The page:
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  1. 1

    Family planning program effectiveness: report of a workshop.

    United States. Agency for International Development [USAID]. Office of Evaluation

    Washington, D.C., USAID, 1979 Dec. 246 p. (A.I.D. Program Evaluation Report No. 1.)

    USAID sponsored a workshop in April 1979 to identify from research and experience the circumstances under which direct family planning services or developmental activities are most effective in reducing population growth in specific developing countries. Background papers prepared for the workshop on family planning efforts in Java, Colombia, and Thailand showed that family planning alone, without socioeconomic developmental additions, had lowered fertility levels significantly. However, these programs did not consider other factors which might have been responsible as well. Most of the crosscultural studies which have been done show that family planning and development activities taken together will have the greatest impact of fertility declines. Political commitment to these programs is necessary. Such commitment facilitates localized family planning activity, the most effective delivery system system. Administrative capability and socioeconomic/cultural acceptability of family planning are factors of major importance also. The workshop examined experience and made projections as to whether various countries, based on certain demographic and socioeconomic trends, will be able to achieve annual crude birth rates of 20/1000 by the year 2000. Countries were classified as certain, probably, possible, and unlikely. Flexibility of approach is urged.
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  2. 2

    AID investment of $1 billion in family planning/population is resulting in sharp birthrate declines.

    Family Planning Perspectives. January-February 1979; 11(1):45-46.

    The U.S. Agency for International Development spent approximately $1 billion on family planning/population assistance and related research in the years 1965-1977. 1/3 of this total was channelled to a variety of international agencies for use in family planning program activities, training, and education efforts in many countries. AID funds were also spent in the following areas in this order of support: 1) bilateral assistance; 2) contraceptive supplies; 3) demographic and fertility research; 4) administration of programs; and 5) support for institutions. This funding is tabulated. Donations from other sources for family planning efforts during this period are tabulated. The effects are finally showing; birth rates have fallen sharply in recent years in such countries as Korea, Colombia, Indonesia, and Thailand.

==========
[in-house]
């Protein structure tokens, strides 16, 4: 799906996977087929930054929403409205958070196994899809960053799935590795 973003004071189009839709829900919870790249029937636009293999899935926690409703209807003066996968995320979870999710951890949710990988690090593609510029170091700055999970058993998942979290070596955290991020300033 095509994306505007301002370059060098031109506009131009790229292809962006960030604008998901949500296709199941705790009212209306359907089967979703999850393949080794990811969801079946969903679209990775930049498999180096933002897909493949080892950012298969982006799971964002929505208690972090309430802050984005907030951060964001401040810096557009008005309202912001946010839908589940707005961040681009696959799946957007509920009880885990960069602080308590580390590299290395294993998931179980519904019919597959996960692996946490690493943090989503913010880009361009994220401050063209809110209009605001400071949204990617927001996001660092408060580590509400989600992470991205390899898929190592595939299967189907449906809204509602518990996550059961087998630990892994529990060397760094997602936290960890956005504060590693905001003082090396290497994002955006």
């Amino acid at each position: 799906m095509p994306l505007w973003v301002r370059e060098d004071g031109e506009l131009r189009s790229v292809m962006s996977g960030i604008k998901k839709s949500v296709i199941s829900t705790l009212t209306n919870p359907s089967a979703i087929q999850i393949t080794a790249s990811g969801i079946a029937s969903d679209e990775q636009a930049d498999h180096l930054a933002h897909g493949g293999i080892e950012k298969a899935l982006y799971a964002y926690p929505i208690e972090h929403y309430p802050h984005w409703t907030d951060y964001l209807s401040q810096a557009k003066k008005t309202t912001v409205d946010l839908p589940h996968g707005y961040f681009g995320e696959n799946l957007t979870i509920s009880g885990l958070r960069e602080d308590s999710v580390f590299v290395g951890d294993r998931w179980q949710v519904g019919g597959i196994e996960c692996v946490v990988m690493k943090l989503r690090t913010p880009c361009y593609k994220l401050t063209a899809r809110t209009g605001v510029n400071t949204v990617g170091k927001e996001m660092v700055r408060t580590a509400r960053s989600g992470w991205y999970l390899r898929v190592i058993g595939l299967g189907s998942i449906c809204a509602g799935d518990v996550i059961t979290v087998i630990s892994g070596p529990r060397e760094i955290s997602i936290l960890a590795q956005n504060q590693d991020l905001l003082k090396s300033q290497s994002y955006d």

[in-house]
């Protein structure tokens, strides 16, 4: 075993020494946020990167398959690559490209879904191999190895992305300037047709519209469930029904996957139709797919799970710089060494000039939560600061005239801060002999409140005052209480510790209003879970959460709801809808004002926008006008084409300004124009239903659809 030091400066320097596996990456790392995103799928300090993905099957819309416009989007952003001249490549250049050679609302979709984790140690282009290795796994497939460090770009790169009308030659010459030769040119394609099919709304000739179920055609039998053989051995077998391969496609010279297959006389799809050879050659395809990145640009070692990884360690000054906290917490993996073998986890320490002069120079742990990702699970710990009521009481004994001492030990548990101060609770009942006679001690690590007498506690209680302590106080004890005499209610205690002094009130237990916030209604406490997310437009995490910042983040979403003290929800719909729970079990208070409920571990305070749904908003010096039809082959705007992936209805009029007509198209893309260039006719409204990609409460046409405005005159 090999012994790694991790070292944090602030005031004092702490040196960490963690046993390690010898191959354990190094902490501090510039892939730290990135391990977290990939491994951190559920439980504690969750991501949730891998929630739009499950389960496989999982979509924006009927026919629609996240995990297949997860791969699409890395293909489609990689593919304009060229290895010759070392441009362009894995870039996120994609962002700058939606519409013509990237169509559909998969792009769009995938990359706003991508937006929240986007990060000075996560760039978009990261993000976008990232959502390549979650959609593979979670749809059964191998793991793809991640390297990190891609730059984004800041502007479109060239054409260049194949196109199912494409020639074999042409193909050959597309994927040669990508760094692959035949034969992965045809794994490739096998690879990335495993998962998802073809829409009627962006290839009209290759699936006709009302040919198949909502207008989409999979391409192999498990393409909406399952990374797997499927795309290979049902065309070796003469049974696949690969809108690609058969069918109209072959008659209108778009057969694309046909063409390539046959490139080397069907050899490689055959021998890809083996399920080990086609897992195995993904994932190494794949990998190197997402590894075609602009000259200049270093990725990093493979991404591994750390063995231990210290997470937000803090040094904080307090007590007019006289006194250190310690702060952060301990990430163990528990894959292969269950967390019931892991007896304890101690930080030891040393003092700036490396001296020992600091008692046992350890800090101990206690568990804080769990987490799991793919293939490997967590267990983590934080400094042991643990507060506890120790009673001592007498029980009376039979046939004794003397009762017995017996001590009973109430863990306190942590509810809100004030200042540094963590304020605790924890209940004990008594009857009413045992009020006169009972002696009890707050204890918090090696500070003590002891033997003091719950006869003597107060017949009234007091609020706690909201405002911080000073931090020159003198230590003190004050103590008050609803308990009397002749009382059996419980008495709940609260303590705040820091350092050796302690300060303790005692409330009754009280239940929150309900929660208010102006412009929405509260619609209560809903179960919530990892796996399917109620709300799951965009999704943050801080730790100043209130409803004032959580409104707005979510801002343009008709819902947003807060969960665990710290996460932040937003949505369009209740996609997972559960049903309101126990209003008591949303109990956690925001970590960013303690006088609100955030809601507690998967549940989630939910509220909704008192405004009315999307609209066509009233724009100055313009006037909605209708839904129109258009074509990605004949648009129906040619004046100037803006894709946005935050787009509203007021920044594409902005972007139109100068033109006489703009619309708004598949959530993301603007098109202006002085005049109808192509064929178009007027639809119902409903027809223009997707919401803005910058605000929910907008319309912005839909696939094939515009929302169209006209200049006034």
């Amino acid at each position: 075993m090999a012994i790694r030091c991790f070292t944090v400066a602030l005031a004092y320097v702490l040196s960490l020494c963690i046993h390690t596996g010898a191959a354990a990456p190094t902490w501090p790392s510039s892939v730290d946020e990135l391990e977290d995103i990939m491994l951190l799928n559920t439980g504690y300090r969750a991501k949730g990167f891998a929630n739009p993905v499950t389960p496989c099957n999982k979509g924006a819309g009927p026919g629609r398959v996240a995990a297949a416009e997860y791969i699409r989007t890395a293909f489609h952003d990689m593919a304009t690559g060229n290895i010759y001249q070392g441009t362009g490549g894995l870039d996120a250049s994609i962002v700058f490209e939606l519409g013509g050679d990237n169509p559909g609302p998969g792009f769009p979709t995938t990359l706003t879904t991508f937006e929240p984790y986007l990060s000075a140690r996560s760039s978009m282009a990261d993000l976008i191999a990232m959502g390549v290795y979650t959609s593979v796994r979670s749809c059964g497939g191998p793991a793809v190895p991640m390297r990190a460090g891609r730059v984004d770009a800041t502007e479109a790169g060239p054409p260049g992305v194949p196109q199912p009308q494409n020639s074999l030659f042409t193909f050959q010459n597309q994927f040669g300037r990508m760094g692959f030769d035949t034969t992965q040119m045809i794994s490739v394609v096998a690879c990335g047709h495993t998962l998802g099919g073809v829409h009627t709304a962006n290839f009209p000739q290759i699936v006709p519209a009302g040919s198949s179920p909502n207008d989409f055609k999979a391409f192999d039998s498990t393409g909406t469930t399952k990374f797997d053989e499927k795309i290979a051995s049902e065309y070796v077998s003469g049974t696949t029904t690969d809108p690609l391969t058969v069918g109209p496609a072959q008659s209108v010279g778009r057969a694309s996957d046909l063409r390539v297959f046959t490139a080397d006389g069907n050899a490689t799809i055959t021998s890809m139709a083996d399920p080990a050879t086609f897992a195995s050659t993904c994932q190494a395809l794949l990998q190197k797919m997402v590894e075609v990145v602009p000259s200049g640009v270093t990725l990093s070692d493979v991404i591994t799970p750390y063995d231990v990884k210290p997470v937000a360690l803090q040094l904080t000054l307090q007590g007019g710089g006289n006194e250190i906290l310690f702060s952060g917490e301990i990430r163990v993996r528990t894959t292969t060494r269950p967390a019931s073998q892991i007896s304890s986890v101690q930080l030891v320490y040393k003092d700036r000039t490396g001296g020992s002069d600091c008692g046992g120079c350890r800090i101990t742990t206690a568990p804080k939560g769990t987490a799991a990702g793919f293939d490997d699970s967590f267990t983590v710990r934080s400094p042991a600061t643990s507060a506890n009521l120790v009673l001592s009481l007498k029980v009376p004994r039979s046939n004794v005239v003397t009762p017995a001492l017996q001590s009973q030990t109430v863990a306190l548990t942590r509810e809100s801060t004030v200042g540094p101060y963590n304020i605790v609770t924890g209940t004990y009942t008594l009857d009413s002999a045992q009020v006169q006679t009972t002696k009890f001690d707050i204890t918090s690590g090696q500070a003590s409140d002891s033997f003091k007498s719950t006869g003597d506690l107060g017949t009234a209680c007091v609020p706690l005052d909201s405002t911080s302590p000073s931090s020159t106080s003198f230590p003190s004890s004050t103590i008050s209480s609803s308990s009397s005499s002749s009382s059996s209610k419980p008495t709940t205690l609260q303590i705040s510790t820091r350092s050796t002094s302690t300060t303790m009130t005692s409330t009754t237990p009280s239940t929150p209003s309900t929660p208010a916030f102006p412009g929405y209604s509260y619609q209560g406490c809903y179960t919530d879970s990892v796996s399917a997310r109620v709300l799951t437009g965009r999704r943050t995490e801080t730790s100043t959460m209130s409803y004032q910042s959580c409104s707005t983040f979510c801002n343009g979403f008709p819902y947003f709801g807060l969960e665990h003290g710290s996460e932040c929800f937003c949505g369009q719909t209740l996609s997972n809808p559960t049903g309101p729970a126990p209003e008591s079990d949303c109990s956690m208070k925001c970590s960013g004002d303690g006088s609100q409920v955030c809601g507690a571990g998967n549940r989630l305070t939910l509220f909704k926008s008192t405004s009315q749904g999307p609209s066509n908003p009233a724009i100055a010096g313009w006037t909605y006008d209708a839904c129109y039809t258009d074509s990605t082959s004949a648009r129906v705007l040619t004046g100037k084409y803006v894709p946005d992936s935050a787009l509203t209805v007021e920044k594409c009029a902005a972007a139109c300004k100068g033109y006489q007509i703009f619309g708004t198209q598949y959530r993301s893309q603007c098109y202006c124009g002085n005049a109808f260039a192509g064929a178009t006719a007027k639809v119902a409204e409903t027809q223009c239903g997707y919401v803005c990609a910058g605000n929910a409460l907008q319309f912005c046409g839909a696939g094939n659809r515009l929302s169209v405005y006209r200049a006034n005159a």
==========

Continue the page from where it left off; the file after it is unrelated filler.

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  3. 3

    AID investment of $1 billion in family planning/population is resulting in sharp birthrate declines.

    International Family Planning Perspectives and Digest. 1978 Winter; 4(4):127-128.

    This article is derived from testimony by Reimert T. Ravenholt, Director of the U.S. Agency for International Development (AID) Office of Population before the Select Committee on Population in the U.S. House of Representatives. The testimony dealt with the disbursement of the $1 billion in AID funds for the promotion of family planning in underdeveloped countries. A table gives the total, broken down into the various categories of aid: $345 million for international agencies, $261 million in bilateral assistance, $162 million for contraceptives, $102 million for demographic and fertility research, $55 million for improvement of contraceptive technology, $34 million for administration, $49 million for support of institutions training 3d World people for research in population related fields. The article also reports on the success in slowing population growth in many of the countries to which AID funds have been sent, particularly in Colombia, Thailand, Korea and Indonesia. Dr. Ravenholt stated that he feels the AID's investment has been instrumental in lowering birthrates, and that continued tenacity and effort will result in more successes.
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